There was a lengthy discussion in an earlier thread on whether a consistent universalist theology could be developed along Calvinist lines and the general consensus seemed to be that the major point of departure would be limited atonement.
I made a few comments on that thread respecting the question of what we mean by a “limited atonement” and concluded that it is possible to argue for a limited atonement along universalist lines so long as we acknowledge that the limitation is grounded in our relationship to Christ, the source of the atonement, and as mutable as our own changing state of being.
If the atonement is limited to those who are in Christ (IE have entered the Covenant of Grace through faith) then of course many would be outside the scope of the atonement’s efficacy so long as they are also outside of the covenant of grace. But as universalists we would add that eventually everyone will enter into faith with Christ and thereby participate in the benefits of the atonement. Thus the application of atonement which is in fact limited to the faithful will also certainly be universal in its final results.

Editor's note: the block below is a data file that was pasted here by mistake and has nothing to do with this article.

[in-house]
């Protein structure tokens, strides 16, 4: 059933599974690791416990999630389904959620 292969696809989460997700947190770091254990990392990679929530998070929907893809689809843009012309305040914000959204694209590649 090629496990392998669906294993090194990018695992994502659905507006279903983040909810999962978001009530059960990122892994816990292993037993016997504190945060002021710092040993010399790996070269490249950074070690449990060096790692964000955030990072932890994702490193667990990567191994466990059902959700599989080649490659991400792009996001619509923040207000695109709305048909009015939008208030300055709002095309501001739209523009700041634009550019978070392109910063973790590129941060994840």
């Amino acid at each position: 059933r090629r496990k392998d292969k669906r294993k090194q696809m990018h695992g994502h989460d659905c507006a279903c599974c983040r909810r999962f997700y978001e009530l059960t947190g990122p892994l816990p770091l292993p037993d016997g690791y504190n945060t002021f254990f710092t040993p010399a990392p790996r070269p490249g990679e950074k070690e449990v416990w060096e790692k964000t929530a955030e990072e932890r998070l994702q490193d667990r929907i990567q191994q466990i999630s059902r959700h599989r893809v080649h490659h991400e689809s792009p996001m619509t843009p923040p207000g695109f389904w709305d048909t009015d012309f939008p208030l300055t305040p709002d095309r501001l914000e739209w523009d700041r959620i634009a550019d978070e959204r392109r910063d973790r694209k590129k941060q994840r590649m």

It seems to me that this question is really just another way of putting the inclusionist vs exclusionist question.
Those who insist that the gospel is exclusivist (only applicable to those who actually come to Christ) will have less trouble with the concept of a limited atonement as outline above than those who are of a more inclusivist mind-set and feel that the atonement applies to everyone whether they come to Christ or not. Thus the UUA which teaches that there is no need to put faith in Christ would not like any kind of limitation to the atonement. But anyone who sees the necessity of faith is by definition an exclusivist.